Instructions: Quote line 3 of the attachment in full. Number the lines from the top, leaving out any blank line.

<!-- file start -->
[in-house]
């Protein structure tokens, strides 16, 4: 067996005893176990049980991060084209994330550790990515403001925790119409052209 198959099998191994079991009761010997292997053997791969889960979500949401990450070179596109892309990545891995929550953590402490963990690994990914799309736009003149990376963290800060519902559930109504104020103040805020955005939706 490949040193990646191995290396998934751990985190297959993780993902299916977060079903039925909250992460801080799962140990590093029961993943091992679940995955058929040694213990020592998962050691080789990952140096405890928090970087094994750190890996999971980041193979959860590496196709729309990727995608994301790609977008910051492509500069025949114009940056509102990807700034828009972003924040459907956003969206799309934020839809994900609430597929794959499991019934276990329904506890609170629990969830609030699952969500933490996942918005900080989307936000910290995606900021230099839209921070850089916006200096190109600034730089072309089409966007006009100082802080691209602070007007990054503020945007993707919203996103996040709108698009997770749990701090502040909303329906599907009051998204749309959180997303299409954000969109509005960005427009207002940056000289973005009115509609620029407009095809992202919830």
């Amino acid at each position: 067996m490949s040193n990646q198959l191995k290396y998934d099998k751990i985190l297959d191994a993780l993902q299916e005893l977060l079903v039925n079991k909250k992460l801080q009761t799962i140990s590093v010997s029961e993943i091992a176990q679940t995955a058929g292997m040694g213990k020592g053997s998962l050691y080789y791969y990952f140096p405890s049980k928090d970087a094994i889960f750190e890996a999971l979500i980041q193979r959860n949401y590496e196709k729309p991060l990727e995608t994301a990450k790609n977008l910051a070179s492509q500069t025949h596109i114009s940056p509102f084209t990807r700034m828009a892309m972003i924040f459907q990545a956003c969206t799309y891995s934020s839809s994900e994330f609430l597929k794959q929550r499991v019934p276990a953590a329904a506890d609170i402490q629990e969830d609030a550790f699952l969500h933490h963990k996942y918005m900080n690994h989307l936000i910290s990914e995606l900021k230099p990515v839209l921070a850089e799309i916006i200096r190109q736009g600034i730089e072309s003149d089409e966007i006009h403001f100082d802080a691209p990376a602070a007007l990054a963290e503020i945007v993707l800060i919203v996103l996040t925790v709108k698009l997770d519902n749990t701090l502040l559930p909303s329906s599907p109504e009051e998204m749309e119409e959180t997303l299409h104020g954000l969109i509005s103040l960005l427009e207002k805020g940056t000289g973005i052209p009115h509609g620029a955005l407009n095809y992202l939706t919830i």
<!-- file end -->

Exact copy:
């Amino acid at each position: 067996m490949s040193n990646q198959l191995k290396y998934d099998k751990i985190l297959d191994a993780l993902q299916e005893l977060l079903v039925n079991k909250k992460l801080q009761t799962i140990s590093v010997s029961e993943i091992a176990q679940t995955a058929g292997m040694g213990k020592g053997s998962l050691y080789y791969y990952f140096p405890s049980k928090d970087a094994i889960f750190e890996a999971l979500i980041q193979r959860n949401y590496e196709k729309p991060l990727e995608t994301a990450k790609n977008l910051a070179s492509q500069t025949h596109i114009s940056p509102f084209t990807r700034m828009a892309m972003i924040f459907q990545a956003c969206t799309y891995s934020s839809s994900e994330f609430l597929k794959q929550r499991v019934p276990a953590a329904a506890d609170i402490q629990e969830d609030a550790f699952l969500h933490h963990k996942y918005m900080n690994h989307l936000i910290s990914e995606l900021k230099p990515v839209l921070a850089e799309i916006i200096r190109q736009g600034i730089e072309s003149d089409e966007i006009h403001f100082d802080a691209p990376a602070a007007l990054a963290e503020i945007v993707l800060i919203v996103l996040t925790v709108k698009l997770d519902n749990t701090l502040l559930p909303s329906s599907p109504e009051e998204m749309e119409e959180t997303l299409h104020g954000l969109i509005s103040l960005l427009e207002k805020g940056t000289g973005i052209p009115h509609g620029a955005l407009n095809y992202l939706t919830i």